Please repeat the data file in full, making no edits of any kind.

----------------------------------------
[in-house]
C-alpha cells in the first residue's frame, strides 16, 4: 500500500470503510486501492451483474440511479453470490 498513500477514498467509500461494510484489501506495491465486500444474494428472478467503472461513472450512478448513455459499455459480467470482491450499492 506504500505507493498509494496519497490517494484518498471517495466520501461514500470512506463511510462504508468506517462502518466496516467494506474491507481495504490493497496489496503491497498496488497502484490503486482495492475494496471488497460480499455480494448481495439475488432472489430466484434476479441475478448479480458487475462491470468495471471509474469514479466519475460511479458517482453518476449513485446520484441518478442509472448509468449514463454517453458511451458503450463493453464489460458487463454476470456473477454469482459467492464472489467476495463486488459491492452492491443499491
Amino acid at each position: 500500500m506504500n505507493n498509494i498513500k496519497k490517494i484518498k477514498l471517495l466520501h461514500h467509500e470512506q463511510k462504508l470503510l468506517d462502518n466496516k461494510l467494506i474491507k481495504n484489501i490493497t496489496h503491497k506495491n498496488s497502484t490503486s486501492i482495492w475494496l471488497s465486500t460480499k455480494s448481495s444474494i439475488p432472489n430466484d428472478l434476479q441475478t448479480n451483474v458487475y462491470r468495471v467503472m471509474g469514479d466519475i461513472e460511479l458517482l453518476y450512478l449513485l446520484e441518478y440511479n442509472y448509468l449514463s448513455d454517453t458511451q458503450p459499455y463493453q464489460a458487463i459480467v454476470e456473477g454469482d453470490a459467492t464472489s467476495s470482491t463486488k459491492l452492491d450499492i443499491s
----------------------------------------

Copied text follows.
[in-house]
C-alpha cells in the first residue's frame, strides 16, 4: 500500500470503510486501492451483474440511479453470490 498513500477514498467509500461494510484489501506495491465486500444474494428472478467503472461513472450512478448513455459499455459480467470482491450499492 506504500505507493498509494496519497490517494484518498471517495466520501461514500470512506463511510462504508468506517462502518466496516467494506474491507481495504490493497496489496503491497498496488497502484490503486482495492475494496471488497460480499455480494448481495439475488432472489430466484434476479441475478448479480458487475462491470468495471471509474469514479466519475460511479458517482453518476449513485446520484441518478442509472448509468449514463454517453458511451458503450463493453464489460458487463454476470456473477454469482459467492464472489467476495463486488459491492452492491443499491
Amino acid at each position: 500500500m506504500n505507493n498509494i498513500k496519497k490517494i484518498k477514498l471517495l466520501h461514500h467509500e470512506q463511510k462504508l470503510l468506517d462502518n466496516k461494510l467494506i474491507k481495504n484489501i490493497t496489496h503491497k506495491n498496488s497502484t490503486s486501492i482495492w475494496l471488497s465486500t460480499k455480494s448481495s444474494i439475488p432472489n430466484d428472478l434476479q441475478t448479480n451483474v458487475y462491470r468495471v467503472m471509474g469514479d466519475i461513472e460511479l458517482l453518476y450512478l449513485l446520484e441518478y440511479n442509472y448509468l449514463s448513455d454517453t458511451q458503450p459499455y463493453q464489460a458487463i459480467v454476470e456473477g454469482d453470490a459467492t464472489s467476495s470482491t463486488k459491492l452492491d450499492i443499491s